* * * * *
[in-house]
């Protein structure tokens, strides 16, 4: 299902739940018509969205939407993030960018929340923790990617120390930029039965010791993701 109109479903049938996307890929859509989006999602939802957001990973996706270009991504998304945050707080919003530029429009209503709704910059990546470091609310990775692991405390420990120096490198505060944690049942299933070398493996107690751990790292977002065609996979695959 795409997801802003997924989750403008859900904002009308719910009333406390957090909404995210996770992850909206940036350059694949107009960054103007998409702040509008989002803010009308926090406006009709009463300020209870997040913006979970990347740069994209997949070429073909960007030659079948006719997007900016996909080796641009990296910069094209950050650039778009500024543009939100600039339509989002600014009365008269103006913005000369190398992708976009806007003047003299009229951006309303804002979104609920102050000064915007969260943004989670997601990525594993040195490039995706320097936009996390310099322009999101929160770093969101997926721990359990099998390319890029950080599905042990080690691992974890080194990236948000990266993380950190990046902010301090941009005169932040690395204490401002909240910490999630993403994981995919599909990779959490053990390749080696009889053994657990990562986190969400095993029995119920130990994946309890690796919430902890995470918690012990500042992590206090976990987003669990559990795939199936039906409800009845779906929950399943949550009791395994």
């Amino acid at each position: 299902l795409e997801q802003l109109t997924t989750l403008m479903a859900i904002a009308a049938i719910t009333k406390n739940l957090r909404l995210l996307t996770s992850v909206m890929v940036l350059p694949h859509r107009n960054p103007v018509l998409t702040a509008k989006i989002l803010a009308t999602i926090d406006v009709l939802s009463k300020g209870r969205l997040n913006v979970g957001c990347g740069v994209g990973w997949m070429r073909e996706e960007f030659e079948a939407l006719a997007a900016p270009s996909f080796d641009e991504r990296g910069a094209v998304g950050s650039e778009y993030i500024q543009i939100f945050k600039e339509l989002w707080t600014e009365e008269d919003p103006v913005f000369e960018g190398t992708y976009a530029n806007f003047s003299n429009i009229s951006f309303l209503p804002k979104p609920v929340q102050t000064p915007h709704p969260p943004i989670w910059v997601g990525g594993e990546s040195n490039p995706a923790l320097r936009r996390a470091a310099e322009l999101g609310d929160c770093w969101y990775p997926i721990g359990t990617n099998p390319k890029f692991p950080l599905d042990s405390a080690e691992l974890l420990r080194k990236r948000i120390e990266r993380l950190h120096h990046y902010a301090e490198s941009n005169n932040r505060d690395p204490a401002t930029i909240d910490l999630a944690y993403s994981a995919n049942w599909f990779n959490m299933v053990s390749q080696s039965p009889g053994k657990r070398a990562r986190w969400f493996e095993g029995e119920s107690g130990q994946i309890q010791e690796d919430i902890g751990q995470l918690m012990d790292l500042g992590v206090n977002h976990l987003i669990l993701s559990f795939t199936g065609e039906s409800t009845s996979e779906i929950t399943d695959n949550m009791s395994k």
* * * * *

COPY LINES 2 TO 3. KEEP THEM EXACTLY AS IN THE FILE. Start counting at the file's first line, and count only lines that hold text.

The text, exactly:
């Protein structure tokens, strides 16, 4: 299902739940018509969205939407993030960018929340923790990617120390930029039965010791993701 109109479903049938996307890929859509989006999602939802957001990973996706270009991504998304945050707080919003530029429009209503709704910059990546470091609310990775692991405390420990120096490198505060944690049942299933070398493996107690751990790292977002065609996979695959 795409997801802003997924989750403008859900904002009308719910009333406390957090909404995210996770992850909206940036350059694949107009960054103007998409702040509008989002803010009308926090406006009709009463300020209870997040913006979970990347740069994209997949070429073909960007030659079948006719997007900016996909080796641009990296910069094209950050650039778009500024543009939100600039339509989002600014009365008269103006913005000369190398992708976009806007003047003299009229951006309303804002979104609920102050000064915007969260943004989670997601990525594993040195490039995706320097936009996390310099322009999101929160770093969101997926721990359990099998390319890029950080599905042990080690691992974890080194990236948000990266993380950190990046902010301090941009005169932040690395204490401002909240910490999630993403994981995919599909990779959490053990390749080696009889053994657990990562986190969400095993029995119920130990994946309890690796919430902890995470918690012990500042992590206090976990987003669990559990795939199936039906409800009845779906929950399943949550009791395994």
């Amino acid at each position: 299902l795409e997801q802003l109109t997924t989750l403008m479903a859900i904002a009308a049938i719910t009333k406390n739940l957090r909404l995210l996307t996770s992850v909206m890929v940036l350059p694949h859509r107009n960054p103007v018509l998409t702040a509008k989006i989002l803010a009308t999602i926090d406006v009709l939802s009463k300020g209870r969205l997040n913006v979970g957001c990347g740069v994209g990973w997949m070429r073909e996706e960007f030659e079948a939407l006719a997007a900016p270009s996909f080796d641009e991504r990296g910069a094209v998304g950050s650039e778009y993030i500024q543009i939100f945050k600039e339509l989002w707080t600014e009365e008269d919003p103006v913005f000369e960018g190398t992708y976009a530029n806007f003047s003299n429009i009229s951006f309303l209503p804002k979104p609920v929340q102050t000064p915007h709704p969260p943004i989670w910059v997601g990525g594993e990546s040195n490039p995706a923790l320097r936009r996390a470091a310099e322009l999101g609310d929160c770093w969101y990775p997926i721990g359990t990617n099998p390319k890029f692991p950080l599905d042990s405390a080690e691992l974890l420990r080194k990236r948000i120390e990266r993380l950190h120096h990046y902010a301090e490198s941009n005169n932040r505060d690395p204490a401002t930029i909240d910490l999630a944690y993403s994981a995919n049942w599909f990779n959490m299933v053990s390749q080696s039965p009889g053994k657990r070398a990562r986190w969400f493996e095993g029995e119920s107690g130990q994946i309890q010791e690796d919430i902890g751990q995470l918690m012990d790292l500042g992590v206090n977002h976990l987003i669990l993701s559990f795939t199936g065609e039906s409800t009845s996979e779906i929950t399943d695959n949550m009791s395994k």